Its not every American politician who seriously asks his subordinates to find a way to kill a pesky journalist without getting caught But then not every American politician has the likes of G Gordon Liddy and Howard Hunt on the payrollJack Anderson s interactions with Richard Nixon when back over a decade by the early 1970s His serious journalistic career began when started working with the columnist Drew Pearson in the late 1940s He and Pearson revealed just before the 1960 election thaIts not every American politician who seriously asks his subordinates to find a way to kill a pesky journalist without getting caught But then not every American politician has the likes of G Gordon Liddy and Howard Hunt on the payrollJack Anderson s interactions with Richard Nixon when back over a decade by the early 1970s His serious journalistic career began when started working with the columnist Drew Pearson in the late 1940s He and Pearson revealed just before the 1960 election that Nixon had received money from Howard Hughes, the money being laundered through Nixon s brother DonAnderson took over the column when Pearson died in 1969 His most important exposes were during the Nixon presidency just before Watergate became a major issue Anderson revealed from various sources that the conglomerate ITT had paid 400,000 towards the Republican convention in return for favorable consideration in an anti trust case, that the ITT and the CIA were conspiring to overthrow the government of the Maxist Allende in the South American nation of Chile, and that the Nixon administration had despite congressional bans found ways to support Pakistan during its war with India over Bangledesh becoming an independent nation, separate from Pakistan The latter event, involving the dispatch of a large American fleet to the Bay of Bangledesh, had some prospects of becoming a second Cuban Missile Crisis, in the sense that a dispute over proxy nations could have lead to a second nuclear confrontationBefore thinking of assassination, Nixon did think of some less final ways of dealing with Anderson One of these means was getting the CIA to spy on him, which is apparently illegal For about a month the spying went unnoticed by Anderson, until a neighbor noticed men looking down at the Anderson home from a church parking lot and tipped Anderson off After some delay Anderson was able to determine from license plates that it was the CIA, rather than the numerous other federal agencies who had cause to be displeased with him, was the one doing the spying Once made aware of the spying, the older of Anderson s nine children showed remarkable skill in thwarting the CIA s efforts This event did rather shake my confidence in our nation s spooks Ironically, the Watergate affair was the one major scandle Anderson did little to expose This is especially ironic, because it was apparently Anderson s earlier work which encourage Nixon to order the break in at the Democratic National Committee offices, if only to change the subject Once Watergate became the subject of several official probes by Congressional Committees and special prosecutors, Anderson s column was unable to keep up with the rapidly dissemination ofinformation about the scandalAs a tribune of the people, Jack Anderson had several blemishes He was found trying to bug a hotel room in the 1950s, but escape serious legal trouble due to a suddenly weak memory He took money from some of his sources, in particular Irv Davidson, a lobbyist whose clients mostly seem to have been members of the mafia He also sometimes published stories that were not true, as when he said that Donald Rumsfeld, in an earlier job as an anti poverty czar in the White House, had spent a good deal of money intended for anti poverty efforts in improving his own office Anderson also had a strong homophobic streak, as revealed during a mid 1960s scandal over homosexuals allegedly employed by then Governer Ronald Reagan After the Watergate years, he seems to have rapidly moved away from serious journalism to cashing in on his celebrity A low point was when he was working on a documentary on theExxon Valdezoil spill funding with money from Exxon, which unsurpisingly concluded that sea life was quickly bouncing back from this event This documentary doesn t seem to have been made public, as a revolt by Anderson s journalistic staff convinced him not to continue with the project These flaws contrast oddly with another aspect of Anderson s life, his devout membership in the Mormon church and his decades long marriage to his wife OliviaThe main thing political operatives learned from dealing with Anderson was to follow the nonviolent less extreme aspects of Nixon s media manipulation, but do it better These tactics included devising a daily media message, giving speeches mainly to invited groups of supporters, supporting friendly journalists, and restricting access to administration officials in order to reduce those leeks not authorized by the President They have had remarkable success with these tactics In the Republican party there have been a remarkable succession of people who had personal experience of Nixon s methods, such as Karl Rove, Richard Cheney, and Donald Rumsfeld, who have gone on to use them withfiness The Democrats have been slower to catch up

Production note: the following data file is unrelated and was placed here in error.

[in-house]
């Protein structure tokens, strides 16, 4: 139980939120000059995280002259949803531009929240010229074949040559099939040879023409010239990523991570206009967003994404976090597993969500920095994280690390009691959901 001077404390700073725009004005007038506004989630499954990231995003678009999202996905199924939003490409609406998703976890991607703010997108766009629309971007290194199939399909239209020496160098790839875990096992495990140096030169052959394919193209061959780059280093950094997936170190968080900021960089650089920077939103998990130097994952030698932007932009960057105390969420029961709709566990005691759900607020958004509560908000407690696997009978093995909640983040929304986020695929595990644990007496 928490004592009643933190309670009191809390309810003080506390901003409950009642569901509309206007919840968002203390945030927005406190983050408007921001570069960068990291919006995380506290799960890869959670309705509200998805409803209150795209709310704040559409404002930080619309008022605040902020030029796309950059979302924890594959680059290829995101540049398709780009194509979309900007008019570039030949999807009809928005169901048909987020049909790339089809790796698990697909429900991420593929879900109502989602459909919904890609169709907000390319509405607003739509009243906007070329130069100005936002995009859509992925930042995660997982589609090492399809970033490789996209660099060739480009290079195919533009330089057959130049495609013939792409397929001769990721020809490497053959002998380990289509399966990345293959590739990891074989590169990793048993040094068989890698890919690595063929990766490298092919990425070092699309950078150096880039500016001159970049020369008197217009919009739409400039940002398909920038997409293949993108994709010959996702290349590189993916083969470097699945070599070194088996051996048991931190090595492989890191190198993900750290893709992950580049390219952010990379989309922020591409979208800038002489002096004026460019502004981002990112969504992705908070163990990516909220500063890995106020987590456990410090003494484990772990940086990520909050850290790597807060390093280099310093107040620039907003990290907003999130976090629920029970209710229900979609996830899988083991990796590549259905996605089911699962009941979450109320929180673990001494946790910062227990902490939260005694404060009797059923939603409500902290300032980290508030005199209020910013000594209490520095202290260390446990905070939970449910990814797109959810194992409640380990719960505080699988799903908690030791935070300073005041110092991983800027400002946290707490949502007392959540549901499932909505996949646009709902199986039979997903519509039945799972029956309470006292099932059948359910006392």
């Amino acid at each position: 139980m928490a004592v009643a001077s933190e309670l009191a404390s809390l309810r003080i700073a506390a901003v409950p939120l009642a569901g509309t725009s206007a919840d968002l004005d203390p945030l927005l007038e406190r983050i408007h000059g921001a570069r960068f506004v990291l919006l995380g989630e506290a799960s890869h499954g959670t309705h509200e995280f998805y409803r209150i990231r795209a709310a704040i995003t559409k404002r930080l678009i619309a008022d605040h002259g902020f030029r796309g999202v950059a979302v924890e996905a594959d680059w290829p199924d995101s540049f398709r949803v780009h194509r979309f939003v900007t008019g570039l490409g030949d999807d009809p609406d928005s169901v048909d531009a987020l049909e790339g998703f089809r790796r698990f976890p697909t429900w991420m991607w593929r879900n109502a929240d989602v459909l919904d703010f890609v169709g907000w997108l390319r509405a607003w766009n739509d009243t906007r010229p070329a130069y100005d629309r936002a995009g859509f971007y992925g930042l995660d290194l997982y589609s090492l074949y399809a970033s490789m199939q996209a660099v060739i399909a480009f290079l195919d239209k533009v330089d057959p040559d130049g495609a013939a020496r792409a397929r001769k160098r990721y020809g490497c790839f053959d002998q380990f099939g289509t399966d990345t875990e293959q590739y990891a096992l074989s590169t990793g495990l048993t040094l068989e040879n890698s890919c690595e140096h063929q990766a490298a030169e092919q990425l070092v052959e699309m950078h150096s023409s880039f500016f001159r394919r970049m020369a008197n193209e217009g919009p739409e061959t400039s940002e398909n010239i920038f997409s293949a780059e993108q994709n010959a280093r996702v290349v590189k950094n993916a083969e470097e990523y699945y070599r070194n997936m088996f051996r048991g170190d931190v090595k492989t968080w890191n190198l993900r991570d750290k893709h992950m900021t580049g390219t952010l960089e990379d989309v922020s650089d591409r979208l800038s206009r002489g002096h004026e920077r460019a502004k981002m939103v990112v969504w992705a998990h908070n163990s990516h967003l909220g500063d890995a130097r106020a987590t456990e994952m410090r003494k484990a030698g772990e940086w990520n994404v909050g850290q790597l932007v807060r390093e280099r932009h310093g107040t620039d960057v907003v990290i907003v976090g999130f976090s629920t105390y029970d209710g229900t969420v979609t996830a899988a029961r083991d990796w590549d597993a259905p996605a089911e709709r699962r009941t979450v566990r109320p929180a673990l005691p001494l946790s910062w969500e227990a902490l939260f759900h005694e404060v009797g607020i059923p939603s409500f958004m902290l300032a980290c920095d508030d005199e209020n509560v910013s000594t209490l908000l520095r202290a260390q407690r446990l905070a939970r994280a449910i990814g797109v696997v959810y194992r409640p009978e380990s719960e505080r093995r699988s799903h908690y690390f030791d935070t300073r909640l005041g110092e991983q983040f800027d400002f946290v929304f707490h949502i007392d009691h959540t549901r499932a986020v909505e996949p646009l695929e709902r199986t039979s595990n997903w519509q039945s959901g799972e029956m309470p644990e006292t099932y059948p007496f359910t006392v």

6. Todd says: